TORONTO – It’s smooth and sweet and one of the tastiest toppings to put on your morning toast, but is it healthy for you? If Nutella is a morning breakfast staple in your kitchen, you should probably stop reading this story.
A Canadian doctor is sounding the warning bells about the chocolate hazelnut spread, showing viewers in a new video just how much sugar goes into two tablespoons.
His answer: five hazelnuts, some skim milk powder, whey powder and cocoa powder, about a half teaspoon of palm oil and 5.5 teaspoons of sugar, “which is an amazing feat,” Dr. Yoni Freedhoff adds.
“Make no mistake, Nutella is spreadable candy. It is not healthy, breakfast does not love it. You might love it, but this does not help to make a nutritious breakfast fun, it helps to make a nutritious breakfast non-nutritious,” Freedhoff said.
He’s a leading obesity expert and physician at the University of Ottawa and Bariatric Medical Institute. The video was posted Monday in his blog, Weighty Matters. It’s already been shared more than 3,200 times.
Watch the video here.
To put it in perspective, Freedhoff stacks five Oreo cookies on top of a piece of toast – that’s the equivalent of the amount of sugar in the spoonfuls of Nutella.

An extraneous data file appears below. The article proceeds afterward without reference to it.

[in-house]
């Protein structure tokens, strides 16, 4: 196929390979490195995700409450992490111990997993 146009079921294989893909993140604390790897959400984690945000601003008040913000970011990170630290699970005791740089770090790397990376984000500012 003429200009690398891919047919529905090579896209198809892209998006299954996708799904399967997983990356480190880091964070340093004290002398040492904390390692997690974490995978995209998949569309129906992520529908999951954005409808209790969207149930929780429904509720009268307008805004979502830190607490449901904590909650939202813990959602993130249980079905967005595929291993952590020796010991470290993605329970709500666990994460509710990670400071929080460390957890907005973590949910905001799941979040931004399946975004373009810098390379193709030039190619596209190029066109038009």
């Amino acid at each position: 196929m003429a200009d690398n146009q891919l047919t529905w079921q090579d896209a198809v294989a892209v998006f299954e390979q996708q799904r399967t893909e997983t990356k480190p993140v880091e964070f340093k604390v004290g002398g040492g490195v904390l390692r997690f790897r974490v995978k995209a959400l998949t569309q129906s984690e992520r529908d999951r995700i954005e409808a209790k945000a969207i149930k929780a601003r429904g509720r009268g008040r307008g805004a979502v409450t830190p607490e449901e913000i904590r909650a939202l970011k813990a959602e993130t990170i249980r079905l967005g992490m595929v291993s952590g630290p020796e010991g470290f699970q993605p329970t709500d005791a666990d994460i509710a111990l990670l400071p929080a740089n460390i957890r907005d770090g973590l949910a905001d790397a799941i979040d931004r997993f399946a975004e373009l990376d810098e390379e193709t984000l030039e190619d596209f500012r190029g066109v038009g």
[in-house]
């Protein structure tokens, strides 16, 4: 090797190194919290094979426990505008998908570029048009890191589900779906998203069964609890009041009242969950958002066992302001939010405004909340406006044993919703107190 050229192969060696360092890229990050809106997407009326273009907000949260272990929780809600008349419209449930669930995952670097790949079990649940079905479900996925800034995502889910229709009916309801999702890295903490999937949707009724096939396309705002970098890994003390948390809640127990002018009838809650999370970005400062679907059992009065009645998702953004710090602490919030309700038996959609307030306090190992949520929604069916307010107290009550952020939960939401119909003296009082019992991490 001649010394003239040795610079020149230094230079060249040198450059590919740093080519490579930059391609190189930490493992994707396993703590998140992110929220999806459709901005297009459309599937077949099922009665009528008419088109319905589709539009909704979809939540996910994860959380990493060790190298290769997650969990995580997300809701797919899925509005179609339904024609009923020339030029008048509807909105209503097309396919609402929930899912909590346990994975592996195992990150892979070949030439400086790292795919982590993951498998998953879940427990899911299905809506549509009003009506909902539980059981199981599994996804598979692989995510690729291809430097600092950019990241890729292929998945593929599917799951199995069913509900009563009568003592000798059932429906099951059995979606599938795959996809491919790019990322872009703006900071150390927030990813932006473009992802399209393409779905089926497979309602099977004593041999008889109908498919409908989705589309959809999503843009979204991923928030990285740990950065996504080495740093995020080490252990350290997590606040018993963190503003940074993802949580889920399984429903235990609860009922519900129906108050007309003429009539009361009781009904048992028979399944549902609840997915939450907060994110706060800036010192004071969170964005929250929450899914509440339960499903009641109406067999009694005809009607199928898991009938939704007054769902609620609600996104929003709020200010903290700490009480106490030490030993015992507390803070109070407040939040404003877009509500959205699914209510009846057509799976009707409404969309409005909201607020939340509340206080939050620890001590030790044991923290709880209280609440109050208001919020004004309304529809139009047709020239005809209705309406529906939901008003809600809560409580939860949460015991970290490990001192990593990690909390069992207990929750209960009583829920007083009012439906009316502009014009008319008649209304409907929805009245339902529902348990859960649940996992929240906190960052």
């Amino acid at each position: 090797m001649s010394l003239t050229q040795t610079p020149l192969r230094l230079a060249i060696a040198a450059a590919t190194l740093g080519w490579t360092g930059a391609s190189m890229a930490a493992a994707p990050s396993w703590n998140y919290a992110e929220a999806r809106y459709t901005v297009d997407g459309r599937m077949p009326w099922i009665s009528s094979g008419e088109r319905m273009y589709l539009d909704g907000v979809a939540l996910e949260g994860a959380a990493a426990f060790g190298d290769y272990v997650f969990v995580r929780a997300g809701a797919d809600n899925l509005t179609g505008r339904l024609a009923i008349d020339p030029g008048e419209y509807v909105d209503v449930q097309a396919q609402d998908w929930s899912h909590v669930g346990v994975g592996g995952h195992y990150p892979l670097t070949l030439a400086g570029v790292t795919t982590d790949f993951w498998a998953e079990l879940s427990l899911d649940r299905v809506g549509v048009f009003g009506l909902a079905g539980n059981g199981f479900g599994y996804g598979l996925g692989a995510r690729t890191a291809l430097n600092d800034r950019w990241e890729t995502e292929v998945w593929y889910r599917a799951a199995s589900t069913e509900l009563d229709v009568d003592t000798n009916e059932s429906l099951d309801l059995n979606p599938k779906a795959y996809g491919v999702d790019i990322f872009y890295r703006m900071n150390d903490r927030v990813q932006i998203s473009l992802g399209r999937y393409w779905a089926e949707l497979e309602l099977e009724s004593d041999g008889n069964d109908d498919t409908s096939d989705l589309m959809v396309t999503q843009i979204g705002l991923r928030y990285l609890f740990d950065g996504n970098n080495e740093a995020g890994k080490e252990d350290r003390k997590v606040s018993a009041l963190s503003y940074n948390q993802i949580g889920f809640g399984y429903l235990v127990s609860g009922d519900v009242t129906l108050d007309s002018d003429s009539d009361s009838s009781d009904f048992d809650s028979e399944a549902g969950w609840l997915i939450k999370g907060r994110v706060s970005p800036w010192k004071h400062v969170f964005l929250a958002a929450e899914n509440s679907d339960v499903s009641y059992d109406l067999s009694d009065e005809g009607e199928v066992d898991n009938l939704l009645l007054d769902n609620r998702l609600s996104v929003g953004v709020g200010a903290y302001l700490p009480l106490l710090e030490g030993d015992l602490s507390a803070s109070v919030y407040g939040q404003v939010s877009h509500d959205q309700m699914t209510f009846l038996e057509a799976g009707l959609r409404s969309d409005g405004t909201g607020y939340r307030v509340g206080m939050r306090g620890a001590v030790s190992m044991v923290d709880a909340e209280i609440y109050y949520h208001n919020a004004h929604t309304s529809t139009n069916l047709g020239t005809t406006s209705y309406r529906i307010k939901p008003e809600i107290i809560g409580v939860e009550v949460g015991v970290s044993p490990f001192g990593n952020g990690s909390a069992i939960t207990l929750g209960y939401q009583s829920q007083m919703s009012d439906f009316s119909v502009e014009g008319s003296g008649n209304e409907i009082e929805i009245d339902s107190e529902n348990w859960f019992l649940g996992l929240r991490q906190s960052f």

After reading a magazine and finding an advertisement for Nutella, he decided to unravel what’s in a spoonful of the supposed addition to a healthy breakfast. His findings are based on the ad suggesting there are 94 hazelnuts in a jar and the nutrition facts panel on the product.
(Global News graphic)
“There are literally no name frosted icings that have fewer calories and less sugar than Nutella does spoon for spoon,” Freedhoff said.
He’s hoping that parents are wising up to what’s being sold to them as healthy.
“I don’t think there are many parents out there who would want to spread chocolate icing on their kids toast in the morning for breakfast, but I think there are plenty that feel that doing so with Nutella is somehow okay,” he said.
On its website, Nutella says each tablespoon has 100 calories, six grams of fat and 11 grams of sugar.
“Canadian parents tell us that mornings are tough. Nutella can be part of the solution to the often challenging morning routine by adding a touch of joy to everyday breakfast,” the website reads.
A spokesperson responded to Global News on Wednesday evening. Read Ferrero’s comments here.
In April 2012, Ferrero, the makers of the chocolate and hazelnut spread, lost $3 million in a class action lawsuit filed by a California mother. She said she was “shocked” to learn the spread she was feeding her husband and child wasn’t healthy.
Ferrero agreed to pay $4 per jar to American consumers that joined the settlement.
Kraft is also promoting its own Philadelphia chocolate spread. “Spread it on toast as part of a complete breakfast,” it says on its website.
The website boasts a claim that the spread has “half the sugar and calories of the leading hazelnut spread (per 1 tbsp serving).”